| NEWS | The School Law Blog
The U.S. Supreme Court has declined to hear the appeal of three Pennsylvania families who alleged in a lawsuit that their school district failed to effectively respond to the bullying of middle school students.
“[L]ife at school” for the three boys “was a daily repertoire of being pushed, shoved, hit, kicked, and verbally abused by a group of larger boys,” said the appeal of the three families.
They charged that the Gettysburg Area school district and various school officials “intentionally denied assistance to the [boys and their parents], refusing to supervise and/or respond to confrontational dangerous situations even though future acts of bullying and injuries were predictable.”
The families alleged that the district violated their First Amendment free expression rights by retaliating against them for complaining and their 14th Amendment due-process rights to receive an education free of physical and verbal abuse.
The families’ suit was dismissed in a federal district court, a decision that was upheld by the U.S. Court of Appeals for the 3rd Circuit, in Philadelphia.
“As with other bullying cases we have confronted, we are sympathetic to the plight of the student victims,” the 3rd Circuit Court said in January. “However, without any allegation of action by the school district, the case falls squarely within our binding precedent.”
The appellate court noted a 2013 decision by the 3rd Circuit that a case of school bullying by other students typically does not implicate the “special relationship” or “state-created danger” doctrines of government liability. (The Supreme Court last year declined to take up that case as well.)
The 2,900-student Gettysburg district waived its right to file a response to the families’ Supreme Court appeal.
The justices declined without comment on Nov. 3 to hear the appeal in Monn v. Gettysburg Area School District (Case No. 14-193).
| NEWS | Curriculum Matters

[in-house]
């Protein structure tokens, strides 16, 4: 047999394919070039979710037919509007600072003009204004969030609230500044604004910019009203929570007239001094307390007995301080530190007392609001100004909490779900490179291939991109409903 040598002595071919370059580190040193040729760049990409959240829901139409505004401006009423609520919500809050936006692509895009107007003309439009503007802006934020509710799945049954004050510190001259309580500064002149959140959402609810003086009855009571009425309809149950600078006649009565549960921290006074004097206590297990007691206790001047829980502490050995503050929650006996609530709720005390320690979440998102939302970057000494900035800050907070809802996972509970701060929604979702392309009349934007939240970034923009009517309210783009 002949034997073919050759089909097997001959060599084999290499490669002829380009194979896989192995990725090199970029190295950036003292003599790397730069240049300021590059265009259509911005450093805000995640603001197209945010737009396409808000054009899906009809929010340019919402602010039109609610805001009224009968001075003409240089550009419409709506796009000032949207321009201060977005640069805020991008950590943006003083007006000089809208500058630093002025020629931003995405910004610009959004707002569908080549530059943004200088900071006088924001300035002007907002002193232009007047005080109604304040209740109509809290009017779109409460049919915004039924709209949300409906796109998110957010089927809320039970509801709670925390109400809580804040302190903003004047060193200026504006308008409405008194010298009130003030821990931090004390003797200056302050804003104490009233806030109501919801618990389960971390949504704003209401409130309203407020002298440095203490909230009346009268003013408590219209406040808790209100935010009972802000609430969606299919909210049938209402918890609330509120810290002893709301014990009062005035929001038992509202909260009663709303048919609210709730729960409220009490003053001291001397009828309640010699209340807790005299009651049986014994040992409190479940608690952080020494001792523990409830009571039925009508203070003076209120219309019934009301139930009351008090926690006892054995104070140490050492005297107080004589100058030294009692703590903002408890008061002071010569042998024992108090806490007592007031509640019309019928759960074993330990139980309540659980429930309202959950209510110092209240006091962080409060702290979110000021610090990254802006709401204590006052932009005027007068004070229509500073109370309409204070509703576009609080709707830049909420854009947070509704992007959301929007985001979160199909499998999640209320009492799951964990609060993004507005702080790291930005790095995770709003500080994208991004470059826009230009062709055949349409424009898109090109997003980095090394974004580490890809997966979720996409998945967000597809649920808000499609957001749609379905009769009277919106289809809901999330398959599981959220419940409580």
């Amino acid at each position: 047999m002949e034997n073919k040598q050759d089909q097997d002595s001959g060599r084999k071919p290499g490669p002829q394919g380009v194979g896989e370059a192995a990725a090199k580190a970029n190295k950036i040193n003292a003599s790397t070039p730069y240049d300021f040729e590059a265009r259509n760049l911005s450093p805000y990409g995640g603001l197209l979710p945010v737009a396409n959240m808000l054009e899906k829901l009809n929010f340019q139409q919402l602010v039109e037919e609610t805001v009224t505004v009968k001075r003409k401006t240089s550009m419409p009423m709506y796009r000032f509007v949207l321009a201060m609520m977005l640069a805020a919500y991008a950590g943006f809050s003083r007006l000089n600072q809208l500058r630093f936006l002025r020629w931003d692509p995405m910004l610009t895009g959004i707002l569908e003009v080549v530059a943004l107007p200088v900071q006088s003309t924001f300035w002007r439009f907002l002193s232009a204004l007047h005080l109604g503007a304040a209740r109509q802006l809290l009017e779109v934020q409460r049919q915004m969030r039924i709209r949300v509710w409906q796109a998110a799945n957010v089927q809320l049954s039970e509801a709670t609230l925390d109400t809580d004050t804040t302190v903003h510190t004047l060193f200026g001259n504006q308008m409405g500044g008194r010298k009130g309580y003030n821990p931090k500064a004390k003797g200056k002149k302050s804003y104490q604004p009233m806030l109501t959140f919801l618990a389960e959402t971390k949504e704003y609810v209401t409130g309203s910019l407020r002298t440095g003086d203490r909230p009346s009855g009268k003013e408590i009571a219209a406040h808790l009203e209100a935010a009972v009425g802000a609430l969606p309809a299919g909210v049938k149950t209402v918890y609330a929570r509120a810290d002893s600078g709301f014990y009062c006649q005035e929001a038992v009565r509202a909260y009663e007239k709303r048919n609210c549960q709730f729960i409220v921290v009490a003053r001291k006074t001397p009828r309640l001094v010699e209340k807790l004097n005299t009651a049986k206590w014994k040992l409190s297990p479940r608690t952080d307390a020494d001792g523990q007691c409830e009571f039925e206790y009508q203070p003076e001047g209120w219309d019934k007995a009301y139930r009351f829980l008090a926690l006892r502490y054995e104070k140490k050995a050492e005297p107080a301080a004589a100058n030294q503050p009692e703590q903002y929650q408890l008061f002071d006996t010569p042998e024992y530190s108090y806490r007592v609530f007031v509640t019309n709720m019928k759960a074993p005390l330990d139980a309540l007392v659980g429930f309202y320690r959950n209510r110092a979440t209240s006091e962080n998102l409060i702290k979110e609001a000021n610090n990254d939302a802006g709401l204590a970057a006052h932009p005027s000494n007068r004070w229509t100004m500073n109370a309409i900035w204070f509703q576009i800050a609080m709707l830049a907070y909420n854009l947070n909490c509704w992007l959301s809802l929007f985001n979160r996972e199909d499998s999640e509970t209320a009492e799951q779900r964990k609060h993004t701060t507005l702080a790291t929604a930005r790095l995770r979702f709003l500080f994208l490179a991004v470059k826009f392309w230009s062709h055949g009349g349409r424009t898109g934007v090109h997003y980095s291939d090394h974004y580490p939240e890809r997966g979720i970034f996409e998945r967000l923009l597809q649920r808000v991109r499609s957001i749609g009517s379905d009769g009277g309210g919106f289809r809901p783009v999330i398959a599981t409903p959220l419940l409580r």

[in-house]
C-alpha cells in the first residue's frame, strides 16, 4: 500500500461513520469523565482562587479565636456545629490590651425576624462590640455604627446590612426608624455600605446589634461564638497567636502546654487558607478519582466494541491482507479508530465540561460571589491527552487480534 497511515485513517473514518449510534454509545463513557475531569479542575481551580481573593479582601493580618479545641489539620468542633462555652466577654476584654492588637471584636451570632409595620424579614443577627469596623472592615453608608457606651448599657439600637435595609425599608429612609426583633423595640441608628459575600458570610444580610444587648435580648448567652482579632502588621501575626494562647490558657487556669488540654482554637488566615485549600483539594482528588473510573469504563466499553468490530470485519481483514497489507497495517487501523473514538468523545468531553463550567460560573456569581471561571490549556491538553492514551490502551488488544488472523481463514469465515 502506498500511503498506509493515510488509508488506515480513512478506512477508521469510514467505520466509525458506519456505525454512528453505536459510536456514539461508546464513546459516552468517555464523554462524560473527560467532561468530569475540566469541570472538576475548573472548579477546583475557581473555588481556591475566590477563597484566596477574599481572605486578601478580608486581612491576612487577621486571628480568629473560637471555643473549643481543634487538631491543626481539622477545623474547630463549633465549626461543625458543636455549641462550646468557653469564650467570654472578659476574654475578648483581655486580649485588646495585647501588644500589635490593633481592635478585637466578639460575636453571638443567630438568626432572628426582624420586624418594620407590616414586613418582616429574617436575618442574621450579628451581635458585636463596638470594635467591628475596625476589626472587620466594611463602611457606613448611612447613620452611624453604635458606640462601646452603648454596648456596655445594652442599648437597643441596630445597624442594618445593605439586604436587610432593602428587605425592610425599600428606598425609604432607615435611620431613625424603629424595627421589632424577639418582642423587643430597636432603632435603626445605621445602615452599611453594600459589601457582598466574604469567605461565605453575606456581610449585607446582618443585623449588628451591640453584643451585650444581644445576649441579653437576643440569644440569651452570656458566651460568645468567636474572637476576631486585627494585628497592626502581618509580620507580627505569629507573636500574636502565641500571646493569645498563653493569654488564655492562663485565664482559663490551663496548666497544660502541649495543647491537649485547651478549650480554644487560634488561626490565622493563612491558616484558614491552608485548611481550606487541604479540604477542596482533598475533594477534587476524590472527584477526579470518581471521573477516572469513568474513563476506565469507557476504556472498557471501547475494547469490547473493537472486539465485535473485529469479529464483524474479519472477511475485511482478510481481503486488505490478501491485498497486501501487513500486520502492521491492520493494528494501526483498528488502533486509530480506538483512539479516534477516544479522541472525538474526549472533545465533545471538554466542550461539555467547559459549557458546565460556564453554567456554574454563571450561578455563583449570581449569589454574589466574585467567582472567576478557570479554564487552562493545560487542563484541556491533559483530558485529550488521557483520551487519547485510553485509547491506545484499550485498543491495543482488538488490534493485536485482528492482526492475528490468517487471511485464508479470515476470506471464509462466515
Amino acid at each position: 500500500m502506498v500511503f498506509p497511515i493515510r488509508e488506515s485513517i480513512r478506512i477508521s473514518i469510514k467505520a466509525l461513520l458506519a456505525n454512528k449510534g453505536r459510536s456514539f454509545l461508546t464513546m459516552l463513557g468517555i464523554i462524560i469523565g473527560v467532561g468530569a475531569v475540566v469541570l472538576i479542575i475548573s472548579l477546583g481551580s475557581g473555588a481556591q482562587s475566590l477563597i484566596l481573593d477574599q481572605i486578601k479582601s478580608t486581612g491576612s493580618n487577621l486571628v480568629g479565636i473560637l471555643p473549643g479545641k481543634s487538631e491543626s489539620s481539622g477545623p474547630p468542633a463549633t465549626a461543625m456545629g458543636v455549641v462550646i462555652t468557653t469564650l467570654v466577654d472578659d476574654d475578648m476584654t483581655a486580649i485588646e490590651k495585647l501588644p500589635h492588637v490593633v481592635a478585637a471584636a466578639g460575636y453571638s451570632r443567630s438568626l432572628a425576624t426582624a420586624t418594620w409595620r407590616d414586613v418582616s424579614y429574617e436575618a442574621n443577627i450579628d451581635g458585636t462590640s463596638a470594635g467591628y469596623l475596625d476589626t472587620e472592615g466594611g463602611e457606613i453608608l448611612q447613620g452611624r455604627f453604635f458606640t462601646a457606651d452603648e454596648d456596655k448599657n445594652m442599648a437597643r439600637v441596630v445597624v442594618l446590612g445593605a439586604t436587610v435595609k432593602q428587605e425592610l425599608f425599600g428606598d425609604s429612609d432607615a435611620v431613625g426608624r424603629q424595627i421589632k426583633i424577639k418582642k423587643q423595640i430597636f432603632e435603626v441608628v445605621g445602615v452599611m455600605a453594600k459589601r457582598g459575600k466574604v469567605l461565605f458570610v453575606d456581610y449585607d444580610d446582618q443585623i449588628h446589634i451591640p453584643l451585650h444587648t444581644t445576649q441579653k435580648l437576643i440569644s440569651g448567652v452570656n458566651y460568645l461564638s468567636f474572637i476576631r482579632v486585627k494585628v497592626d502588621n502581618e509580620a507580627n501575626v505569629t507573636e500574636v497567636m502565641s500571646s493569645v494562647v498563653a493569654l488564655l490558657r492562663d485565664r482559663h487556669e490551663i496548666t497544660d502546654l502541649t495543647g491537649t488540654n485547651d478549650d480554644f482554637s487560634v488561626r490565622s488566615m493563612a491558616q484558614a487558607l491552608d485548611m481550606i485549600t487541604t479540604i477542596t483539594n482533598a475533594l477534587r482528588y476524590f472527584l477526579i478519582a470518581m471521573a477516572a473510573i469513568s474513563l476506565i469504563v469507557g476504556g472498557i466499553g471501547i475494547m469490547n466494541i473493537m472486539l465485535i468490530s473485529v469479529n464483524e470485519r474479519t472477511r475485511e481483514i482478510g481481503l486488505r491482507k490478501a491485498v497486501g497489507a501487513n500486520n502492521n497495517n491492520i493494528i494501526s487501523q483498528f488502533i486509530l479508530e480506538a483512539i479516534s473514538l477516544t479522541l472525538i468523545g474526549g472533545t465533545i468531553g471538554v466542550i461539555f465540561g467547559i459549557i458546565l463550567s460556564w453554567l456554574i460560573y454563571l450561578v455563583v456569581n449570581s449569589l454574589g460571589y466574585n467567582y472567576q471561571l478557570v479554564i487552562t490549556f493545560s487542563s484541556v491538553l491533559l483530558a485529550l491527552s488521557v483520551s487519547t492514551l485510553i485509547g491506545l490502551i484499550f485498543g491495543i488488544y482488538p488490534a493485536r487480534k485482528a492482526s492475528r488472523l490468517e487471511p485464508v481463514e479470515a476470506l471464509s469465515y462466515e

Louisiana has abandoned plans to administer the PARCC assessments online this year, and will give the tests only on paper, according to news media reports.
State Superintendent John White made the announcement late last month, according to the Times-Picayune newspaper. In addition to the paper-only announcement, White also said the English/language arts portion of the test for students in grades 3-8 would be shortened, and the testing window in a given day also would be pared back.
Amid concerns about the technological readiness for online testing, White had planned to have 3rd and 4th graders take the paper-based version of the test, but higher grades had the option of taking it online, the Times-Picayune reported. The announcement expands the mandate for paper-based testing to all students in 3rd through 8th grade. High school students in Louisiana will still take the state’s own tests, rather than the PARCC exams.
Louisiana has been embroiled in a major controversy about which tests to use.
Gov. Bobby Jindal waged a fierce battle to dump the PARCC assessments, with White fighting to defend the tests.
The dispute tumbled into court, and a judge ultimately ruled that state education officials could stick with the PARCC tests.
In announcing his decision to use only paper-based tests this year, White said he wasn’t as concerned about schools’ technological capacity as he was about the “distraction” of moving to computer-based tests, according to the Associated Press. He said he wants teachers and students to be able to focus on the content of the standards that are being tested, rather than on using new technology.
The state intends to move to computer-based testing for all students, but that plan is on hold until spring 2016.
| NEWS | Rules for Engagement
Unpaid meal balances can be a big challenge for school nutrition directors. When students repeatedly come through the meal line without the means to pay, schools frequently offer them meals, allowing them to accumulate a small debt. But too much unpaid debt can strain nutrition operating budgets, which typically have tight margins.
What’s the responsible way to handle this? The U.S. Department of Agriculture is seeking comments on state and local policies.
In February, a Utah cafeteria worker was put on leave after taking lunches from students with unpaid balances and throwing them in the trash. The incident sparked strong responses, and benevolent strangers even reported to some schools to pay off debts. The USDA’s existing guidance on unpaid meals is minimal. It says schools participating in national meal programs aren’t obligated to provide meals to students with overdrawn accounts, but that the agency “encourages schools to be flexible in this area.”
But the Healthy, Hunger-Free Kids Act of 2010 requires the agency to examine state and district policies and to explore “the feasibility of establishing national standards for extending credit to children by allowing meal charges, establishing national charges for alternate meals which might be served, and providing recommendations for implementing those standards.”
USDA’s Food and Nutrition Service division is seeking comment on such a policy through Jan. 14.
A version of this article appeared in the November 12, 2014 edition of Education Week as Blogs